Anyway, while the rest of the populace is getting into groups of four and charging at anything that looks like it has gold pieces, Kulan Gath is working some magic on the New Mutants, tapping into their "darkling potential" to turn them into monsters that'll do his bidding:

As you might expect if you've read any New Mutants comic from the '80s, this leads to a lot of Warlock talking about "self friend" and "lifeglow," and as this column has officially proven, you literally could not pay me to care about that.

All that really matters is that their first assignment is tracking down Spider-Man:

A few things to note about this panel. First, Spider-Man has the fancy "translation" brackets around his words because he's the only one speaking -- or in his case, thinking -- in English. Everyone else is yammering on in Hyrkanian or whatever, and while this is brought up a few times as a crucial plot point, it never quite pays off the way you expect it to. It does, however, lead to the pretty amazing revelation that speaking in an ancient dead language doesn't stop Rogue from having a Southern accent, sugah.

Second, I love that Spider-Man references Conan the Barbarian. One assumes that in the Marvel Universe, Arnold Schwarzenegger starred in 1982's most well-received historical documentary.

As to why Kulan Gath has decided to leave Spider-Man unaffected and bring him in for torture and execution rather than just zapping him into high fantasy, well, it goes back to that issue of Marvel Team-Up I mentioned earlier. I'd go into more detail, but let's be real here, there are a lot of characters involved in this comic, and if I started explaining why all these people were mad at each other, I'd be here all night. Suffice to say that Spider-Man's knack for pissing people off is not constrained by space and time.

And when I say that there are a lot of characters involved, I'm not kidding. Selene from the Hellfire Club shows up and starts fighting Kulan Gath while Spider-Man ends up brawling with the New Mutants in a tavern where -- of course -- the Avengers happen to be hanging out, along with a few of the X-Men and Magik from the New Mutants. Magik ends up focusing the totality of whatever it is she does into her Soul Sword and sets about stabbing Colossus, breaking the spell before she forgets how to do it.

In the fracas, Spider-Man gets hauled off to be nailed to the Tree of Woe. But even with the witchery still upon them, the Avengers have been through this enough to know that once you're done fighting, it's time to team up:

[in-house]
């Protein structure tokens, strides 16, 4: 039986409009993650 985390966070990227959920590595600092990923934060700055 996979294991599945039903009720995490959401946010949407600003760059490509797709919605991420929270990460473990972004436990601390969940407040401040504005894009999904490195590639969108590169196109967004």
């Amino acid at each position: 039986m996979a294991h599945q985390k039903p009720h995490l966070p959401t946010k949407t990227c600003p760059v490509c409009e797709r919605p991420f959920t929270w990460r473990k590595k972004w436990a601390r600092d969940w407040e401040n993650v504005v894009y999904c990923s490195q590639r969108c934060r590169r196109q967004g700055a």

You know, Claremont gets a lot of sass for being verbose, and I will admit that that is a lot of talking for three panels, but let's be honest: If you had Tom Orzechowski doing the lettering in your comic, you'd want as much of it as you could get away with too.

As the second half of the story kicks off, things aren't looking so good for the heroes. Kulan Gath has turned Selene into a mouthless tentacle monster...

...while Captain America and Colossus try to bluff their way into Gath's stronghold by offering teenage bikini slaves:

Seriously. A lot of fetishes going on in this comic.

But even that doesn't work out as well as they'd hoped -- Gath has twisted a few of the Avengers to his will, turning Starfox and the Wasp into his henchmen after terrifying them with "their greatest fear." Starfox's is that he'll turn out like Thanos, which makes sense, but according to this comic, the Wasp's greatest fear is literally turning into a wasp. Not quite sure that really works. Then again, Kulan Gath has also managed to gain control of the Vision, who, even in the Hyborian age, is still a f***ing robot, so who knows anymore?

Either way, it leads to Storm going into a berserker fury and tearing dudes' throats out with a broadsword:

But like the Vision, Colossus, Rogue, Spider-Man and Captain America, Storm is mortally wounded in the battle. So, as you might expect from everything that has happened up to this point, the logical consequence of all of this is...

Storm gets turned into a robot, then she turns Selene into a robot, which kills Selene, which frees Dr. Strange and allows him to turn back time so that none of this stuff ever happened in the first place. And then on the last page, another robot (an evil one) comes back from the future to kill the X-Men.

Marvel Comics, everybody!